Quote:Let us consider that wonderful sign [of the resurrection] which takes place in Eastern lands, that is, in Arabia and the countries round about. There is a certain bird which is called a phoenix. This is the only one of its kind, and lives five hundred years. And when the time of its dissolution draws near that it must die, it builds itself a nest of frankincense, and myrrh, and other spices, into which, when the time is fulfilled, it enters and dies. But as the flesh decays a certain kind of worm is produced, which, being nourished by the juices of the dead bird, brings forth feathers. Then, when it has acquired strength, it takes up that nest in which are the bones of its parent, and bearing these it passes from the land of Arabia into Egypt, to the city called Heliopolis. And, in open day, flying in the sight of all men, it places them on the altar of the sun, and having done this, hastens back to its former abode. The priests then inspect the registers of the dates, and find that it has returned exactly as the five hundredth year was completed.  we then think it to be a great and marvelous thing, if the Creator of the universe shall bring about the resurrection of them that have served Him with holiness in the assurance of a good faith, seeing that He showeth to us even by a bird the magnificence of His promise?

The bird is pure fiction.  The bird is pure fantasy. The bird is pure pagan superstitious mythology.   Compare the bird to what Pontius Pilate told Tiberius Caesar in a letter concerning the Real Resurrection.

Well, Saint Clement (who was ordained by Saint Peter) clearly thought the phoenix was a symbol of the resurrection. 


Our Lord's flesh did not decay nor produce worms.  The Holy Shroud of Turin clearly shows Him in full integrity of His flesh and as for the worms... I better leave that alone. If you insist on symbols of the Resurrection, I guess you also like the one about the "Risen Christ" in the  Paul VI Hall in the Vatican. 

That's not what Saint Clement is saying at all...

You're acting like Saint Clement was some crazed modernist pagan!  He's the author of the oldest Christian document extant that is not part of scripture!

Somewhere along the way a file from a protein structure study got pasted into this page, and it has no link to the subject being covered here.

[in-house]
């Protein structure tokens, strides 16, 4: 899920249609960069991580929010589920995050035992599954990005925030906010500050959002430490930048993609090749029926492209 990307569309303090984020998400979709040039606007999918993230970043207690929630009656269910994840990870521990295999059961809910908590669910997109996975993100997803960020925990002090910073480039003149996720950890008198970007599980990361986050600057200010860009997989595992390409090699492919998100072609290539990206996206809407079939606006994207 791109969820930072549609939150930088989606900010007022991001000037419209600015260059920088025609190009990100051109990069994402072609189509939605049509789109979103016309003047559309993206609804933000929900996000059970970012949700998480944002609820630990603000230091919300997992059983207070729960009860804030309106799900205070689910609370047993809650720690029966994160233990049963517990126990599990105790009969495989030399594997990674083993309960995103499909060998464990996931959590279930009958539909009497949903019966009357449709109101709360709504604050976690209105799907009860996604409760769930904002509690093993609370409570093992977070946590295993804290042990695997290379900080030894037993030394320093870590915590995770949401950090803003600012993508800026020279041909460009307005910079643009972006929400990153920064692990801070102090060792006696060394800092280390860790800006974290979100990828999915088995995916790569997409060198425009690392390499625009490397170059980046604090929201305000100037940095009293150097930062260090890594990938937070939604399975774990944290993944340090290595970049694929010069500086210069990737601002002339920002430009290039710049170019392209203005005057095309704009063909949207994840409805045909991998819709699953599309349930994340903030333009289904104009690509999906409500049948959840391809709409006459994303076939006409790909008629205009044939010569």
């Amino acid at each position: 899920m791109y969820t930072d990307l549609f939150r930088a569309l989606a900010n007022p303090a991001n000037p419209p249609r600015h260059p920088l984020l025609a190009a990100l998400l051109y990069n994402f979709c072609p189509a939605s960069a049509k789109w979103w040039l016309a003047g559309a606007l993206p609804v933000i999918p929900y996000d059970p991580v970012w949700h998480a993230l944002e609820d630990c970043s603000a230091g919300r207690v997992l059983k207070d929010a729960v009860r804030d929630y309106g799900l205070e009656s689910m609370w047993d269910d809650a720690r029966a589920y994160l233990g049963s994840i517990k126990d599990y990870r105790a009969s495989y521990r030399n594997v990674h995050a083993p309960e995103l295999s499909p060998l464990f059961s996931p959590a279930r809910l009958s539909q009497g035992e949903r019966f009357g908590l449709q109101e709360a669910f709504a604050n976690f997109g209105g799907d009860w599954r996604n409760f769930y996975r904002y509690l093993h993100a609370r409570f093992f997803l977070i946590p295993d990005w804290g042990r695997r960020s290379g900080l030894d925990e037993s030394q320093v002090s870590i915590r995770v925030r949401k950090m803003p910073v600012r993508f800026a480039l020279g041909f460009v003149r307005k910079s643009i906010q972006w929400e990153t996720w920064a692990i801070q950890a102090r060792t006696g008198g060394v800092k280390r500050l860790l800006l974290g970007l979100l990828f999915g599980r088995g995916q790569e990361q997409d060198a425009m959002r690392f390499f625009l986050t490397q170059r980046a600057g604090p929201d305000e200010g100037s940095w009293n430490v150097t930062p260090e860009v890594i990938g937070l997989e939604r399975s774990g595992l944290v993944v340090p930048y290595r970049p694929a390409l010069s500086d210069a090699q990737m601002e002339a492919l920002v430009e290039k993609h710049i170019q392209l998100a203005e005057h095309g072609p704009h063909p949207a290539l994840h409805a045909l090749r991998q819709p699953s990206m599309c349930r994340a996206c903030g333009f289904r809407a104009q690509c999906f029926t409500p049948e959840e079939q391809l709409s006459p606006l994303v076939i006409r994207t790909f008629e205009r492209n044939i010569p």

Reply
#44
(06-14-2011, 07:57 PM)Someone1776 Wrote:
(06-14-2011, 07:56 PM)wulfrano Wrote:
(06-14-2011, 07:44 PM)Someone1776 Wrote:
(06-14-2011, 07:43 PM)wulfrano Wrote:
(06-14-2011, 07:31 PM)Someone1776 Wrote:
(06-14-2011, 07:15 PM)wulfrano Wrote:
(06-14-2011, 01:39 AM)MichaelNZ Wrote: I remember years ago seeing a black chasuble with a phoenix on it. It's a symbol of the Resurrection.

I don't see why we have to resort to pagan symbols when we have our own holy christian symbols to depict the same thing.

Darn liberal Popes! 

From the Letter of Saint Clement to the Corinthians:

Quote:Let us consider that wonderful sign [of the resurrection] which takes place in Eastern lands, that is, in Arabia and the countries round about. There is a certain bird which is called a phoenix. This is the only one of its kind, and lives five hundred years. And when the time of its dissolution draws near that it must die, it builds itself a nest of frankincense, and myrrh, and other spices, into which, when the time is fulfilled, it enters and dies. But as the flesh decays a certain kind of worm is produced, which, being nourished by the juices of the dead bird, brings forth feathers. Then, when it has acquired strength, it takes up that nest in which are the bones of its parent, and bearing these it passes from the land of Arabia into Egypt, to the city called Heliopolis. And, in open day, flying in the sight of all men, it places them on the altar of the sun, and having done this, hastens back to its former abode. The priests then inspect the registers of the dates, and find that it has returned exactly as the five hundredth year was completed.  we then think it to be a great and marvelous thing, if the Creator of the universe shall bring about the resurrection of them that have served Him with holiness in the assurance of a good faith, seeing that He showeth to us even by a bird the magnificence of His promise?

The bird is pure fiction.  The bird is pure fantasy. The bird is pure pagan superstitious mythology.   Compare the bird to what Pontius Pilate told Tiberius Caesar in a letter concerning the Real Resurrection.

Well, Saint Clement (who was ordained by Saint Peter) clearly thought the phoenix was a symbol of the resurrection. 


Our Lord's flesh did not decay nor produce worms.  The Holy Shroud of Turin clearly shows Him in full integrity of His flesh and as for the worms... I better leave that alone. If you insist on symbols of the Resurrection, I guess you also like the one about the "Risen Christ" in the  Paul VI Hall in the Vatican. 

That's not what Saint Clement is saying at all...

You're acting like Saint Clement was some crazed modernist pagan!  He's the author of the oldest Christian document extant that is not part of scripture!

Saint Clement is in Heaven; and you and I could end up in Hell.  So you better watch your words.
Reply
#45
(06-14-2011, 08:01 PM)wulfrano Wrote:
(06-14-2011, 07:57 PM)Someone1776 Wrote:
(06-14-2011, 07:56 PM)wulfrano Wrote:
(06-14-2011, 07:44 PM)Someone1776 Wrote:
(06-14-2011, 07:43 PM)wulfrano Wrote:
(06-14-2011, 07:31 PM)Someone1776 Wrote:
(06-14-2011, 07:15 PM)wulfrano Wrote: